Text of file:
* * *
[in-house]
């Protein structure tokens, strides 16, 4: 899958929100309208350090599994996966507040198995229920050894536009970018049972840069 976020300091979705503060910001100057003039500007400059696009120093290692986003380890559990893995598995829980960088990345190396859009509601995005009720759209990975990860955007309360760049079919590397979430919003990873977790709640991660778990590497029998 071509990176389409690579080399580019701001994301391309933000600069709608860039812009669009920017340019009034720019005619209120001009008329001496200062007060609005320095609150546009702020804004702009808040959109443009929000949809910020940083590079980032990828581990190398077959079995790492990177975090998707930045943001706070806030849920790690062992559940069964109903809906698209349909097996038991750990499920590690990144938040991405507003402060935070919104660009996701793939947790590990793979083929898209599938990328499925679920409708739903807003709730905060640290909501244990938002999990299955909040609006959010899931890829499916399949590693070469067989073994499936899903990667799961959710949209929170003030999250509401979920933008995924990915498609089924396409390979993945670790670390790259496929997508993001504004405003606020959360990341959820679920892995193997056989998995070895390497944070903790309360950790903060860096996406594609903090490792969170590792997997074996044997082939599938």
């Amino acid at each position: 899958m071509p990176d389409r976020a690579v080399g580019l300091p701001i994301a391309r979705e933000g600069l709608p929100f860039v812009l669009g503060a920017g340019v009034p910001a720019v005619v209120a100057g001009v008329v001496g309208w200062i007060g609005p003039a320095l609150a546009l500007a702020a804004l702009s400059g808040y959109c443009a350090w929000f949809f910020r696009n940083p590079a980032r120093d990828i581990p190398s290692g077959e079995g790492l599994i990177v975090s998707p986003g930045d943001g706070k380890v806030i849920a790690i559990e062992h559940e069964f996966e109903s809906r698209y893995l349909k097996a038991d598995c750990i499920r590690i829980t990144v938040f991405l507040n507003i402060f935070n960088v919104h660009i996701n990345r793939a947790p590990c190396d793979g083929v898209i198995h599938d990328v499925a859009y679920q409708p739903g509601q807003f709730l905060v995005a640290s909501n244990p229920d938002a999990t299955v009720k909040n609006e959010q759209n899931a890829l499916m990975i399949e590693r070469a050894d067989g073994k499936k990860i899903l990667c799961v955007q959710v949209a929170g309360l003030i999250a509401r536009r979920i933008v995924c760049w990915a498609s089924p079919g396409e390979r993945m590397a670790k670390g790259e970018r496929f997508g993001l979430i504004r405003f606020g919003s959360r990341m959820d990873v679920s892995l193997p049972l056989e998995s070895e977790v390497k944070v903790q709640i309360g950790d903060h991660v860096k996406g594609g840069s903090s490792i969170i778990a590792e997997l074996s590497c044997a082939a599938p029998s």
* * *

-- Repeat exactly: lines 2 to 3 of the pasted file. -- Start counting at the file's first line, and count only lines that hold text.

């Protein structure tokens, strides 16, 4: 899958929100309208350090599994996966507040198995229920050894536009970018049972840069 976020300091979705503060910001100057003039500007400059696009120093290692986003380890559990893995598995829980960088990345190396859009509601995005009720759209990975990860955007309360760049079919590397979430919003990873977790709640991660778990590497029998 071509990176389409690579080399580019701001994301391309933000600069709608860039812009669009920017340019009034720019005619209120001009008329001496200062007060609005320095609150546009702020804004702009808040959109443009929000949809910020940083590079980032990828581990190398077959079995790492990177975090998707930045943001706070806030849920790690062992559940069964109903809906698209349909097996038991750990499920590690990144938040991405507003402060935070919104660009996701793939947790590990793979083929898209599938990328499925679920409708739903807003709730905060640290909501244990938002999990299955909040609006959010899931890829499916399949590693070469067989073994499936899903990667799961959710949209929170003030999250509401979920933008995924990915498609089924396409390979993945670790670390790259496929997508993001504004405003606020959360990341959820679920892995193997056989998995070895390497944070903790309360950790903060860096996406594609903090490792969170590792997997074996044997082939599938």
């Amino acid at each position: 899958m071509p990176d389409r976020a690579v080399g580019l300091p701001i994301a391309r979705e933000g600069l709608p929100f860039v812009l669009g503060a920017g340019v009034p910001a720019v005619v209120a100057g001009v008329v001496g309208w200062i007060g609005p003039a320095l609150a546009l500007a702020a804004l702009s400059g808040y959109c443009a350090w929000f949809f910020r696009n940083p590079a980032r120093d990828i581990p190398s290692g077959e079995g790492l599994i990177v975090s998707p986003g930045d943001g706070k380890v806030i849920a790690i559990e062992h559940e069964f996966e109903s809906r698209y893995l349909k097996a038991d598995c750990i499920r590690i829980t990144v938040f991405l507040n507003i402060f935070n960088v919104h660009i996701n990345r793939a947790p590990c190396d793979g083929v898209i198995h599938d990328v499925a859009y679920q409708p739903g509601q807003f709730l905060v995005a640290s909501n244990p229920d938002a999990t299955v009720k909040n609006e959010q759209n899931a890829l499916m990975i399949e590693r070469a050894d067989g073994k499936k990860i899903l990667c799961v955007q959710v949209a929170g309360l003030i999250a509401r536009r979920i933008v995924c760049w990915a498609s089924p079919g396409e390979r993945m590397a670790k670390g790259e970018r496929f997508g993001l979430i504004r405003f606020g919003s959360r990341m959820d990873v679920s892995l193997p049972l056989e998995s070895e977790v390497k944070v903790q709640i309360g950790d903060h991660v860096k996406g594609g840069s903090s490792i969170i778990a590792e997997l074996s590497c044997a082939a599938p029998s």